Cast / crew
Caleb Koestler receives an envelope from a fifty-year-old time capsule containing children’s pictures of the future but his envelope doesn’t contain a picture; it contains a double-sided sheet of numbers scrawled down helplessly by a young girl. He feels compelled to take it home with him where his Dad, John, becomes convinced that the numbers are prophetic.
This is significantly more interesting and moving than the doom-saying disaster epic you may think it would be. In fact, I’d say it is more of a horror film. While the plot does feel like it has a couple of problems (Why does Cage go to Manhattan? Purely to be an unneeded audience surrogate.) and I suspect one or two plot strands were brutally slashed down to a word or two (the authorities knowing and the ever-hotter weather), Knowing connects emotionally. Cage is generally on good form here (he really sells the climax) and even gets to go briefly nuts on a tree with a baseball bat. Director Alex Proyas stages things surely and delivers two impressively harrowing disaster scenes even to those of us used to seeing screen destruction. This is clearly going to be a slightly forgotten movie and it’s a shame more people don’t know about it.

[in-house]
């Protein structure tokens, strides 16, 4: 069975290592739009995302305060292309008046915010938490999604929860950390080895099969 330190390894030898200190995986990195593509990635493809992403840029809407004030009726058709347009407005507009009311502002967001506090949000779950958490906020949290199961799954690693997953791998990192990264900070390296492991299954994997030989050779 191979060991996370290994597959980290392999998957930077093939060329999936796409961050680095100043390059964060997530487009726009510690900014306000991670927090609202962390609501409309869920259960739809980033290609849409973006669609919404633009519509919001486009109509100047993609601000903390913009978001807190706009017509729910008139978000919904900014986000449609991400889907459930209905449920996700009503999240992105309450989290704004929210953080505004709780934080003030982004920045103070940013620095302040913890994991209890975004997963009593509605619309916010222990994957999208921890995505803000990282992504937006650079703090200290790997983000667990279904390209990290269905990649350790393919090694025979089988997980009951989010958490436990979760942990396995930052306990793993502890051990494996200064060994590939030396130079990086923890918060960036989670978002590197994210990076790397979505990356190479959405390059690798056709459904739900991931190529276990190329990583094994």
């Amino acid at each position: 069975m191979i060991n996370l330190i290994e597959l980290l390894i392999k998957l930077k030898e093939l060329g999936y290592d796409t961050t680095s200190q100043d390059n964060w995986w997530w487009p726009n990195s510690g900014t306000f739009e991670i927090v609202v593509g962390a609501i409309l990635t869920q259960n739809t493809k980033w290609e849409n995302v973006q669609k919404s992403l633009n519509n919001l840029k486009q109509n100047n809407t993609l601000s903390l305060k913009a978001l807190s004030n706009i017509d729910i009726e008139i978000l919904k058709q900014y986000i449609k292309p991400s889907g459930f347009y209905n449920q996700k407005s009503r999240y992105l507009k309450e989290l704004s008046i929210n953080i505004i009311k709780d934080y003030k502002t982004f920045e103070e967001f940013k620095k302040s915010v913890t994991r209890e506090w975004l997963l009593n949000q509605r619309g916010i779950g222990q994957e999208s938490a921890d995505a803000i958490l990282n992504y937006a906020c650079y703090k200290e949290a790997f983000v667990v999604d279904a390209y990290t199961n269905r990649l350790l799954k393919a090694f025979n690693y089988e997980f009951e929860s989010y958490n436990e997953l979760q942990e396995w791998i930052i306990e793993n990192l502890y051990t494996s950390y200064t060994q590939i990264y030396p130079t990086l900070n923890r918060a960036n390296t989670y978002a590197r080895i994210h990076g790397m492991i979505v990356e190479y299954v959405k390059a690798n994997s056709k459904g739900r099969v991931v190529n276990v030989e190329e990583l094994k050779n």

This movie contains Mild swear words, harrowing scenes of disaster, scary scenes
Classified 15 by BBFC. Suitable only for persons of 15 years and over.